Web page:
Research News at Penn State's Eberly College of Science
- Record-Breaking High-Energy Particles from Space Detected by Telescope Buried in the Antarctic Ice
- 17 May 2013 — A massive telescope buried in the Antarctic ice has detected 28 extremely high-energy neutrinos -- elementary particles that likely originate outside our solar system. Two of these neutrinos had energies many thousands of times higher than the highest-energy neutrino that any man-made particle accelerator has ever produced, according to a team of IceCube Neutrino Observatory researchers that includes Penn State scientists. These new record-breaking neutrinos had energies greater than 1,000,000,000,000,000 volts or, as the scientists say, 1 peta-electron volt (PeV).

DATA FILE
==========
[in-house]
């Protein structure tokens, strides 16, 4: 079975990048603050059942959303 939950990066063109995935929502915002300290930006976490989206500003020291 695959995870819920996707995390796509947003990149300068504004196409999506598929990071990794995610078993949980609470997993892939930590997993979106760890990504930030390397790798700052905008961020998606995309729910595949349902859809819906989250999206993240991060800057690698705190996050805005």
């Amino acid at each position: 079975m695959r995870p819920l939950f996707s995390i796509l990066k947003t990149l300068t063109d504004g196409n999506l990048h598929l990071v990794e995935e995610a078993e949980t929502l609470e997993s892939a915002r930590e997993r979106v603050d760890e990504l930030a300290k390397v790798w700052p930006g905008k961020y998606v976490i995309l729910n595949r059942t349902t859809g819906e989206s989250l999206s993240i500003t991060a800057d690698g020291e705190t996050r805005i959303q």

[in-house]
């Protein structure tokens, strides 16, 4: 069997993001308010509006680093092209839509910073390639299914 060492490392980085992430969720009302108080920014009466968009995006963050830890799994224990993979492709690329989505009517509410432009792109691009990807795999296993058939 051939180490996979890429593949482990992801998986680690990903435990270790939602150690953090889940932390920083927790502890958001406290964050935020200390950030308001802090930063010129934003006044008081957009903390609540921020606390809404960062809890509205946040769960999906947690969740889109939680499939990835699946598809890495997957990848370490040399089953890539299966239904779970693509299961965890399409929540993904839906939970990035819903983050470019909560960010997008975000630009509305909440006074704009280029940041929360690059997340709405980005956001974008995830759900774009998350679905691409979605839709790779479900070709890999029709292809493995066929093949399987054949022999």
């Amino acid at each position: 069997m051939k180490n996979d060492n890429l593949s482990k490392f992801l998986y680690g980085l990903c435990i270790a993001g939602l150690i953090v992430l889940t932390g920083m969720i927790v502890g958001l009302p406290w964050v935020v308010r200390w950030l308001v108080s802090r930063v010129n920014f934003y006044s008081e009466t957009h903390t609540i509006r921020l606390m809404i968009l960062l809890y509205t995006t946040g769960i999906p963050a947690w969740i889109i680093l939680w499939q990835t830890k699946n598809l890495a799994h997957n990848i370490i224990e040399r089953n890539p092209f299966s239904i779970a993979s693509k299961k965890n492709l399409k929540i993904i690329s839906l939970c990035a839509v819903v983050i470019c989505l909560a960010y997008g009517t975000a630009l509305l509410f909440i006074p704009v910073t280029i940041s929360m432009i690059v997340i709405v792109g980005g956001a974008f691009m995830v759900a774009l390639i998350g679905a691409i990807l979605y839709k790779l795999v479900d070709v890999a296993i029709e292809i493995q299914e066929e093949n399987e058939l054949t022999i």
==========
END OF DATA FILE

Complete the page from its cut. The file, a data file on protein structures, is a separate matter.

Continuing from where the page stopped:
- Probing Question: Do Women Dominate the Field of Forensic Science?
- 8 May 2013 — Exhuming corpses, analyzing bloodstained clothing, collecting "crime scene insects" (yes, maggots)...these are some of the grittier realities of life as a forensic scientist. Yet defying the stereotype that females tend to be squeamish about such things, an entire generation of young women have become entranced by the profession, inspired in part by characters such as Abby Sciuto on the television drama NCIS. In fact, they've pursued this career in such numbers that—unlike almost every other scientific discipline—one could argue that the booming field of forensic science is a female domain. Has forensic science, in fact, become a woman's field?
- Gene Offers Clues to New Treatments for a Harmful Blood Clotting Disorder
- 7 May 2013 — A gene associated with both protection against bacterial infection and excessive blood clotting could offer new insights into treatment strategies for deep-vein thrombosis -- the formation of a harmful clot in a deep vein. The gene produces an enzyme that, if inhibited via a specific drug therapy, could offer hope to patients prone to deep-vein clots, such as those that sometimes form in the legs during lengthy airplane flights or during recuperation after major surgery.